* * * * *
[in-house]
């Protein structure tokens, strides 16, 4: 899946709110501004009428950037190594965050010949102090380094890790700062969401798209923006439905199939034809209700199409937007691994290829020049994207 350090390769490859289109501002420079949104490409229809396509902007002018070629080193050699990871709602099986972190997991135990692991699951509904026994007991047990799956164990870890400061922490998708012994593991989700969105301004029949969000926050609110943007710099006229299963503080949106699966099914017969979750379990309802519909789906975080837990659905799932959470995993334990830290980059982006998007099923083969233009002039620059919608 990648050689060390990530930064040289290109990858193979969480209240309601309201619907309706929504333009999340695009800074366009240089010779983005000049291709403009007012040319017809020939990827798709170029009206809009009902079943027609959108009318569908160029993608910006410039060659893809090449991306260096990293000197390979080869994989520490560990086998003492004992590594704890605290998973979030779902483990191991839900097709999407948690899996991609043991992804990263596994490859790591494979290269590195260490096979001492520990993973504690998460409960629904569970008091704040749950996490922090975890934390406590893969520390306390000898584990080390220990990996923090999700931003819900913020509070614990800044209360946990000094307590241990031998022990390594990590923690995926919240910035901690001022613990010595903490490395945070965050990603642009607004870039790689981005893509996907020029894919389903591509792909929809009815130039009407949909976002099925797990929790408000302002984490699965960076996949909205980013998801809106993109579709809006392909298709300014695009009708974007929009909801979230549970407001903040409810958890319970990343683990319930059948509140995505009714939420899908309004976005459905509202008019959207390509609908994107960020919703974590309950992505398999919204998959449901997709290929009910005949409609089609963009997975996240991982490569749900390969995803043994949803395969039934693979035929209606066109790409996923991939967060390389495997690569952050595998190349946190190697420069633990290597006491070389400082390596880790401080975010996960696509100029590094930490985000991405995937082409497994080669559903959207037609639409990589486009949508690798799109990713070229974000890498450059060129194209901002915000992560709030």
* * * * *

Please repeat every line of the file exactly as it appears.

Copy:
[in-house]
């Protein structure tokens, strides 16, 4: 899946709110501004009428950037190594965050010949102090380094890790700062969401798209923006439905199939034809209700199409937007691994290829020049994207 350090390769490859289109501002420079949104490409229809396509902007002018070629080193050699990871709602099986972190997991135990692991699951509904026994007991047990799956164990870890400061922490998708012994593991989700969105301004029949969000926050609110943007710099006229299963503080949106699966099914017969979750379990309802519909789906975080837990659905799932959470995993334990830290980059982006998007099923083969233009002039620059919608 990648050689060390990530930064040289290109990858193979969480209240309601309201619907309706929504333009999340695009800074366009240089010779983005000049291709403009007012040319017809020939990827798709170029009206809009009902079943027609959108009318569908160029993608910006410039060659893809090449991306260096990293000197390979080869994989520490560990086998003492004992590594704890605290998973979030779902483990191991839900097709999407948690899996991609043991992804990263596994490859790591494979290269590195260490096979001492520990993973504690998460409960629904569970008091704040749950996490922090975890934390406590893969520390306390000898584990080390220990990996923090999700931003819900913020509070614990800044209360946990000094307590241990031998022990390594990590923690995926919240910035901690001022613990010595903490490395945070965050990603642009607004870039790689981005893509996907020029894919389903591509792909929809009815130039009407949909976002099925797990929790408000302002984490699965960076996949909205980013998801809106993109579709809006392909298709300014695009009708974007929009909801979230549970407001903040409810958890319970990343683990319930059948509140995505009714939420899908309004976005459905509202008019959207390509609908994107960020919703974590309950992505398999919204998959449901997709290929009910005949409609089609963009997975996240991982490569749900390969995803043994949803395969039934693979035929209606066109790409996923991939967060390389495997690569952050595998190349946190190697420069633990290597006491070389400082390596880790401080975010996960696509100029590094930490985000991405995937082409497994080669559903959207037609639409990589486009949508690798799109990713070229974000890498450059060129194209901002915000992560709030």